Local architect Ralph Choeff is transforming the Venetian Islands with an expanding roster of luxurious tropical modern homes.
“Tour boats often stop to admire the house from the bay, and observers are amazed by the water cascading over the edge of the rooftop pool,” says the architect.
Architect Ralph Choeff has come a long way since he started his career in New York City in the late 1970s. “My first job after I graduated from Pratt involved crawling into basements of tenements and coming up with floor plans for Section 8 housing,” he recalls. A few years later, he moved to Miami, got a break designing a modern house for a prominent developer, and has been a favorite of celebrities and CEOs in South Florida for his signature take on residential design ever since.
A de facto founder of what he calls “Tropical Modernism,” Choeff and his firm, Choeff Levy Fischman Architecture + Design, have designed hundreds of homes from Coral Gables to Miami Beach to Tampa for A-list clients, including Matt Damon, Cher, Barry Gibb, and Alex Rodriguez. Today, his company is a dominant force in the gradual transformation of the Venetian Islands with the design of almost 50 luxurious newly completed or under-construction modern homes. One of his firm’s latest accomplishments, Villa Venetian on the Venetian Causeway, exemplifies what so many glitterati find appealing in its work.
What were the client’s directives for Villa Venetian? The client, Jerry Goldfarb [a managing partner of CleverLight Media], had purchased a three-story spec house on South Venetian Way with Mediterranean-style features and wanted a completely different layout and style. He asked us to open up the floor plan and infuse the home with our Tropical Modern style.
What was the inspiration for the design of the home? The inspiration mostly came from the site and the magnificent, incredible views of downtown Miami, the Port of Miami, and the bay. Another major influence for the home came from the lightness of materials and clean lines of Midcentury Modern architecture. We completely gutted the house, redid the exterior, transformed the entry, opened up the interior to respond to the client’s specific needs, and introduced vast openings that let in the light of the southern exposure and created a connection with the outdoors.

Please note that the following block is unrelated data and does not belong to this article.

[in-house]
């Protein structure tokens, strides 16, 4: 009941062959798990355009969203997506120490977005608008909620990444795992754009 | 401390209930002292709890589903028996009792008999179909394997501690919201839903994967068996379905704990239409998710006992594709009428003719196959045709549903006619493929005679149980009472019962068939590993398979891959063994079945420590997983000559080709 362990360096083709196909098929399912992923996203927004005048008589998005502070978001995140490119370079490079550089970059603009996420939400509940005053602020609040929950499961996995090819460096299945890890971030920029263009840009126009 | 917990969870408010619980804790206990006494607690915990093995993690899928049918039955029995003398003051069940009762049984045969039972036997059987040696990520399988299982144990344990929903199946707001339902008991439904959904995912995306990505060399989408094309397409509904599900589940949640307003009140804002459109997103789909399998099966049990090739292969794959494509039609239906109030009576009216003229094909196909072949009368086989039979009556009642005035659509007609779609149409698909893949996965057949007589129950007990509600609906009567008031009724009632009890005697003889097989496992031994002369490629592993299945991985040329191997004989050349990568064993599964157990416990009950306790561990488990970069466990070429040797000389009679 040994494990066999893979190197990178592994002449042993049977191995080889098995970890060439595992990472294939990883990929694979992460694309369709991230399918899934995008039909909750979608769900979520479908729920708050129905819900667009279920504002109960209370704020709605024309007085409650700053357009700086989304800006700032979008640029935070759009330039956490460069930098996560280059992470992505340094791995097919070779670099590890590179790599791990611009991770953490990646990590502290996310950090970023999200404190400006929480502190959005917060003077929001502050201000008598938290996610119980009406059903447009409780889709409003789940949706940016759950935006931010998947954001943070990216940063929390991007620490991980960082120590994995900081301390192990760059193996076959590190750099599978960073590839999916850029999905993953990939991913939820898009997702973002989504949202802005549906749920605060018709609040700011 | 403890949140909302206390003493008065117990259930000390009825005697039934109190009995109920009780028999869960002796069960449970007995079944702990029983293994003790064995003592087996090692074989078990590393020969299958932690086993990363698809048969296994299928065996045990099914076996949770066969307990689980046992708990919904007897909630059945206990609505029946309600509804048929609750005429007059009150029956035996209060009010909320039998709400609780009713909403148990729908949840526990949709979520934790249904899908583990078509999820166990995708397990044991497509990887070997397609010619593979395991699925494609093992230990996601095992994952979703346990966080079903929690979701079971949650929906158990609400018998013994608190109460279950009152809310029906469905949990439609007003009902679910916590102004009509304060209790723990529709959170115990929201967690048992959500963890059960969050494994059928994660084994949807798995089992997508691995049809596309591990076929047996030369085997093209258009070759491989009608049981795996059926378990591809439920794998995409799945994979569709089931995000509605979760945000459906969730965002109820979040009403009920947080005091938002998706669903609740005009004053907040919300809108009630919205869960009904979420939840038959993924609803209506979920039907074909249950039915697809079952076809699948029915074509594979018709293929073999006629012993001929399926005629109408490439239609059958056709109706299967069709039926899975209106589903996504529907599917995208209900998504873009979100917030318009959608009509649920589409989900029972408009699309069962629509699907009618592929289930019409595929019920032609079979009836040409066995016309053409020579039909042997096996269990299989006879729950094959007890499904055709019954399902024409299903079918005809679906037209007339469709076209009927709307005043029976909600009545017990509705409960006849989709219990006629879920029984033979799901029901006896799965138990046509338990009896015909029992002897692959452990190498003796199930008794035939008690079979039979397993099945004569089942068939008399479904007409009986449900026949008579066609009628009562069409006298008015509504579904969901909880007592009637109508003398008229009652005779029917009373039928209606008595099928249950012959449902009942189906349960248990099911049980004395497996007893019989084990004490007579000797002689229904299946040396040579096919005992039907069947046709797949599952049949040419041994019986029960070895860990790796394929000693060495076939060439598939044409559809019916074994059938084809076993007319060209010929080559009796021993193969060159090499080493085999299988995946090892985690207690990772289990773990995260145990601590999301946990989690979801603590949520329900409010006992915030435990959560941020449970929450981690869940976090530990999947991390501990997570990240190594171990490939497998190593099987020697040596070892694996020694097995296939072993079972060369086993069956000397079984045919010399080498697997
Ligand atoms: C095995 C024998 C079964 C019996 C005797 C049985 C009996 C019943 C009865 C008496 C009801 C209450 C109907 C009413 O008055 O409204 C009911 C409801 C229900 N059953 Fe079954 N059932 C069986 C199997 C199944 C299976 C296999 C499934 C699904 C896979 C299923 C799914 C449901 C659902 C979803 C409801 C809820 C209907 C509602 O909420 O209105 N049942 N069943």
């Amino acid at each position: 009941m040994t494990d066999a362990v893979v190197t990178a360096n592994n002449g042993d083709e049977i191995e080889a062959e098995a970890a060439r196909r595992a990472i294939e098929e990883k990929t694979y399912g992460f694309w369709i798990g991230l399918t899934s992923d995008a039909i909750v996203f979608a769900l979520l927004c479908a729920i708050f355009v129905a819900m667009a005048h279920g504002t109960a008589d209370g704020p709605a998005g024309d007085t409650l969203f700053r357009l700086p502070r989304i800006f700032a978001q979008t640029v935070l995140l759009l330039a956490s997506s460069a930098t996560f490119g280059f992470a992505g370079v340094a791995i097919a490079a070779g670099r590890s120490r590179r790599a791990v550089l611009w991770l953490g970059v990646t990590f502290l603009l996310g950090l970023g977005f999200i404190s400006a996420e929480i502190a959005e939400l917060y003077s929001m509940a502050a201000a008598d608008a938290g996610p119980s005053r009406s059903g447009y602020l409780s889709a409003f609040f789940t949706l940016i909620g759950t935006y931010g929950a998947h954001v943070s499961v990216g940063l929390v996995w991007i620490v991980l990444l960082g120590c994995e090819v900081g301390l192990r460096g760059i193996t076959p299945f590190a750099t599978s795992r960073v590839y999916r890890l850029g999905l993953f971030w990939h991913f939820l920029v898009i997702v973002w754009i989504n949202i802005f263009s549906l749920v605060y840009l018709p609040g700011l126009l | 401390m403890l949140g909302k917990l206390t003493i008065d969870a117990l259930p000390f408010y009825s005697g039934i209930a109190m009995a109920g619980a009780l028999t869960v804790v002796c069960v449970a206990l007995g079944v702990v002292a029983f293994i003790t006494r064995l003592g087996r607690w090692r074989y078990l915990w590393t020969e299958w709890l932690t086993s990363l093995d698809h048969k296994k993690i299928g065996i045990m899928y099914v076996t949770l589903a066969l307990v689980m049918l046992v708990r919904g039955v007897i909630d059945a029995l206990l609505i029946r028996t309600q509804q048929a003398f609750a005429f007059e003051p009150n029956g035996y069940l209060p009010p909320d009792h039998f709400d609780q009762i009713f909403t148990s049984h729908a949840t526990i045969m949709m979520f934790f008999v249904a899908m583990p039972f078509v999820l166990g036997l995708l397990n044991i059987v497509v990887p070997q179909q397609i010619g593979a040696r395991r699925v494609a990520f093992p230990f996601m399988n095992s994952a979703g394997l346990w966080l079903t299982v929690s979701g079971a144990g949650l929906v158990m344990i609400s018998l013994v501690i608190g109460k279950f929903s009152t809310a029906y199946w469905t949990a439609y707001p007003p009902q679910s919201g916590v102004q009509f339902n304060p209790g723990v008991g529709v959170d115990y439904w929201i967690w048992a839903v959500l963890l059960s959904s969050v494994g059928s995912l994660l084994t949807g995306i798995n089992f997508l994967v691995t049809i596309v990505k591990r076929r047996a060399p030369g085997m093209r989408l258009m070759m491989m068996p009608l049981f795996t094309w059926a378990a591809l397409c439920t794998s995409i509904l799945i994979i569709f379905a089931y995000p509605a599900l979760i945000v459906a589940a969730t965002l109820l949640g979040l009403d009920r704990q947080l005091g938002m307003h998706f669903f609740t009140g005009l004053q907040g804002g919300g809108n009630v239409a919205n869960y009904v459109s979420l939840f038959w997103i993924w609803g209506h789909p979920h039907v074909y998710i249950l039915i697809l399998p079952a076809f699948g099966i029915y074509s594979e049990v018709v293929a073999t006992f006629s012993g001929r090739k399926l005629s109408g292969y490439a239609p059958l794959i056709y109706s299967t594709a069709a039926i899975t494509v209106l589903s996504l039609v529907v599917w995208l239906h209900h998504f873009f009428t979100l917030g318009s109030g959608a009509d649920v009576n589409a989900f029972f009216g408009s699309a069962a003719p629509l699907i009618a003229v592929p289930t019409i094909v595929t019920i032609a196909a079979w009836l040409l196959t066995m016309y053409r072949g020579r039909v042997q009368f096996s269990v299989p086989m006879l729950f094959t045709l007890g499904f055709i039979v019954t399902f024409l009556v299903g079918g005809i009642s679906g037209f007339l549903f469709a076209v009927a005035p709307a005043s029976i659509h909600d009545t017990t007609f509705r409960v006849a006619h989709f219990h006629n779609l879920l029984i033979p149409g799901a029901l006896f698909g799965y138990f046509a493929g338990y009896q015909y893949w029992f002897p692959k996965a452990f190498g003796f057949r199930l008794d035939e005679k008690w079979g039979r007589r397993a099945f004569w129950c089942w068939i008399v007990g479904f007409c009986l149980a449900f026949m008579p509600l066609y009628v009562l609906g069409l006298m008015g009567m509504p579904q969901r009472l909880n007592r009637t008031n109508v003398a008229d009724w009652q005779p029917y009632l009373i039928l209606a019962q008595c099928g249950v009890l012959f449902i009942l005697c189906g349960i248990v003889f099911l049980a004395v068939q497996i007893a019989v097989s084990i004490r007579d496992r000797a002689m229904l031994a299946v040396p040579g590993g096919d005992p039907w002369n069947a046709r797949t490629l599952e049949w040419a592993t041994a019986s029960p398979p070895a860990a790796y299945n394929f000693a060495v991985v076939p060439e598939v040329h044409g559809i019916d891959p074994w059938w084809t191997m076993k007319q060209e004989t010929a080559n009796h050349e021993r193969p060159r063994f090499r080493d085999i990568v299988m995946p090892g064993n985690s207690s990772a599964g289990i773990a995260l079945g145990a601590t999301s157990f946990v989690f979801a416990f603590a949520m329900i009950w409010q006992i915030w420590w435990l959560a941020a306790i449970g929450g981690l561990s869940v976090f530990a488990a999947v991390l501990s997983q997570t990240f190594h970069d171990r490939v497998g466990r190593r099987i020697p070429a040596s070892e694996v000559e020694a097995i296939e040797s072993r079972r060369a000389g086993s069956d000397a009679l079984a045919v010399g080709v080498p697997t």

Floor-to-ceiling windows in the bedroom open up the room to the outside and the bay beyond.
What are some of the home’s unique features? One special feature is the swimming pool on the rooftop with an infinity edge that allows water to cascade over a face of glass that you can see through to and from the bay. We also introduced a series of reflecting ponds and water features around the exterior, along with steps that extend over the pond at the entry and a new cantilevered staircase inside. Paul Fischman, a principal in our firm, worked with Goldfarb on interior features, such as a bar area adjacent to the family room, a ribbon fireplace, and spa-inspired baths. A home theater was another special request of Goldfarb, who’s also a collector of guitars. We created a den next to the pool where he displays his collection and houses his DJ equipment and gathers with friends to party and entertain.
How does your work reflect what’s next for modern design in Miami? During the Bauhaus period, the mantra was “less is more,” but people often feel the architecture of that era was cold. We use a lot of wood and stones that make our modern designs warmer. Technology also changes architecture, and windows and doors made of new impact-resistant glass allow us to use glass in a more expansive way that brings in light and makes a seamless connection with the outdoors. 1374 B South Venetian Way, Miami Beach, 786-253-4912